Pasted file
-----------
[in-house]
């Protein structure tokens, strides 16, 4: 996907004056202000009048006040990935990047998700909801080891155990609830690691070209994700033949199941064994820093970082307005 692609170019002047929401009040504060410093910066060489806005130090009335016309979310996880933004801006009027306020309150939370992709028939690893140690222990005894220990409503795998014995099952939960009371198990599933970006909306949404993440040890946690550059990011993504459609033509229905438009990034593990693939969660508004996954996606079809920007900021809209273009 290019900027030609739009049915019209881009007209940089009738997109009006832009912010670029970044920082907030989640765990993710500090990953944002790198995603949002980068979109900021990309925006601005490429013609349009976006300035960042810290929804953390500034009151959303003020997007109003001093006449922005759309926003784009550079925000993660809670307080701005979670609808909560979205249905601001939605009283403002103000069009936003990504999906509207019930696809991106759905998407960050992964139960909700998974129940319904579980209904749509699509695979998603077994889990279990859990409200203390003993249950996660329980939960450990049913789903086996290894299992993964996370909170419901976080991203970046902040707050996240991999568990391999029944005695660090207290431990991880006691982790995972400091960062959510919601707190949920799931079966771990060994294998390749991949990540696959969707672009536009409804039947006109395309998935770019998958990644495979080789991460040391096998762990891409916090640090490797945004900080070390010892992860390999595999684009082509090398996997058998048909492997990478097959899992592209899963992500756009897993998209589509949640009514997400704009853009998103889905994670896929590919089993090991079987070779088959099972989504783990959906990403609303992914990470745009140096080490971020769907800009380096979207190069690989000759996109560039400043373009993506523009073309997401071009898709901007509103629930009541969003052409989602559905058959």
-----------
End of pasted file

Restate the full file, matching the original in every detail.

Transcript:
[in-house]
């Protein structure tokens, strides 16, 4: 996907004056202000009048006040990935990047998700909801080891155990609830690691070209994700033949199941064994820093970082307005 692609170019002047929401009040504060410093910066060489806005130090009335016309979310996880933004801006009027306020309150939370992709028939690893140690222990005894220990409503795998014995099952939960009371198990599933970006909306949404993440040890946690550059990011993504459609033509229905438009990034593990693939969660508004996954996606079809920007900021809209273009 290019900027030609739009049915019209881009007209940089009738997109009006832009912010670029970044920082907030989640765990993710500090990953944002790198995603949002980068979109900021990309925006601005490429013609349009976006300035960042810290929804953390500034009151959303003020997007109003001093006449922005759309926003784009550079925000993660809670307080701005979670609808909560979205249905601001939605009283403002103000069009936003990504999906509207019930696809991106759905998407960050992964139960909700998974129940319904579980209904749509699509695979998603077994889990279990859990409200203390003993249950996660329980939960450990049913789903086996290894299992993964996370909170419901976080991203970046902040707050996240991999568990391999029944005695660090207290431990991880006691982790995972400091960062959510919601707190949920799931079966771990060994294998390749991949990540696959969707672009536009409804039947006109395309998935770019998958990644495979080789991460040391096998762990891409916090640090490797945004900080070390010892992860390999595999684009082509090398996997058998048909492997990478097959899992592209899963992500756009897993998209589509949640009514997400704009853009998103889905994670896929590919089993090991079987070779088959099972989504783990959906990403609303992914990470745009140096080490971020769907800009380096979207190069690989000759996109560039400043373009993506523009073309997401071009898709901007509103629930009541969003052409989602559905058959």